Journal of Global Scholars of Marketing Science (JGSMS) has recently published following articles by some of the brightest minds in marketing:
Donald R. Lehmann (2017), Creating and writing effective research. Journal of Global Scholars of Marketing Science, Vol. 27 Issue 3, 171-179.
- Author: Donald R. Lehmann (Columbia University Graduate School of Business)
- Abstract: A successful career as an academic researcher is generally driven by intrinsic interest, good taste in problem selection, careful execution (effort), and good communication. Different approaches have proven to be successful and different researchers are suited to different styles. Nonetheless, some general characteristics underlie much successful research. Importantly, unless a person is interested in a problem (and others are also), there is little chance the work will be completed and, if it is, it will have impact. Further, most successful research addresses a relevant problem and is analyzed and communicated in a straightforward way. Importantly, however, no single approach is best. Rather, each researcher is best off tailoring their approach to their own skills and interests.
Christian Grönroos (2017), Relationship marketing and service: An update, Journal of Global Scholars of Marketing Science, Vol. 27 Issue 3, 201-208.
- Author: Christian Gr�nroos (Hanken School of Economics)
- Abstract: In marketing, service and relationships interrelate. Service is based on relationships between actors, and according to the Nordic school research tradition, relationship marketing cannot be implemented without service. The development of service logic in the literature emphasizes that adopting a service perspective on their business and marketing enables service firms and product manufacturers alike to develop, maintain and enhance relationships with customers. From the customers' point of view, all firms are service firms. "Promise theory" points out that promises made by conventional sales and marketing efforts must be successfully kept. Otherwise marketing will fail. The present article describes connections between service logic and relationship marketing, and between promise making and promise keeping. To implement relationship marketing, deep understanding of service culture and internal marketing as strategic management issues is central. Therefore, integrated management of the marketing and organizational behavior interface is imperative. This warrants cross-functional and inter-disciplinary research and decision-making. Finally, challenges for the organization relating to the implementation of relationship marketing are put forward.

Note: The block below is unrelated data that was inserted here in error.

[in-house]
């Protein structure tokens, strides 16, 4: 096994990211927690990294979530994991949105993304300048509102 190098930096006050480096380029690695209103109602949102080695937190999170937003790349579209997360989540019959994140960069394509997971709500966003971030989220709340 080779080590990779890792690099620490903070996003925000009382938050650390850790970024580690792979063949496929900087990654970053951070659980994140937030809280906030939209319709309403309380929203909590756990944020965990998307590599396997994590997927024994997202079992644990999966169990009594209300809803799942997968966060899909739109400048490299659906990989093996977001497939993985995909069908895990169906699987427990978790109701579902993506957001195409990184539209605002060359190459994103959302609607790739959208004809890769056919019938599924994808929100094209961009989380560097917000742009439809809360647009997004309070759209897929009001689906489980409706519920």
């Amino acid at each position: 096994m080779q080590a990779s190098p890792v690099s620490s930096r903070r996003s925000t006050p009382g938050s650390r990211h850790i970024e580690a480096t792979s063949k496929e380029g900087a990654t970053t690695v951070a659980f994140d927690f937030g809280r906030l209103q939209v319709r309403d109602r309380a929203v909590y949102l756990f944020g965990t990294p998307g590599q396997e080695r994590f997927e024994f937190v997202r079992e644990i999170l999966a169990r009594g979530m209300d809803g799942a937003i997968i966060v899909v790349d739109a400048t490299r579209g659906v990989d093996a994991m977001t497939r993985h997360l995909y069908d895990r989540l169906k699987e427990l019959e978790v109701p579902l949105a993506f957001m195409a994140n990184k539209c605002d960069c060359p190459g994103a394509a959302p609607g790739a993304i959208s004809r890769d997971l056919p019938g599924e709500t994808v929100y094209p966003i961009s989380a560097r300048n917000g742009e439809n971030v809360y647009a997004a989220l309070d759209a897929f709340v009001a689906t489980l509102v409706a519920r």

Arch G. Woodside (2017), Releasing the death-grip of null hypothesis statistical testing (p < .05): Applying complexity theory and somewhat precise outcome testing (SPOT), Journal of Global Scholars of Marketing Science, Vol. 27 Issue 1, 1-15.
- Author: Arch G. Woodside (Curtin University)
- Abstract: Even though several scholars describe the telling weaknesses in such procedures, the dominating logic in research in the management sub-disciplines continues to rely on symmetric modeling using continuous variables and null hypothesis statistical testing (NHST). Though the term of reference is new, somewhat precise outcome testing (SPOT) procedures are available now and, along with asymmetric modeling, enable researchers to better match data analytics with their theories than the current pervasive theory뻕nalysis mismatch. The majority (70%+) of articles in the leading journals of general management, marketing, finance, and the additional management sub-disciplines are examples of the mismatch. The mismatch may be a principal cause for the scant impact of the majority of articles. Asymmetric modeling and SPOT rests on the principal tenets of complexity theory rather than overly shallow and simplistic symmetric modeling and reporting of NHST findings. Though relatively rare, examples of asymmetric modeling and SPOT are available now in the management literature. The current lack of instructor knowledge and student training in MBA and PhD programs of asymmetric modeling and SPOT are the likely principal reasons for this scarcity.
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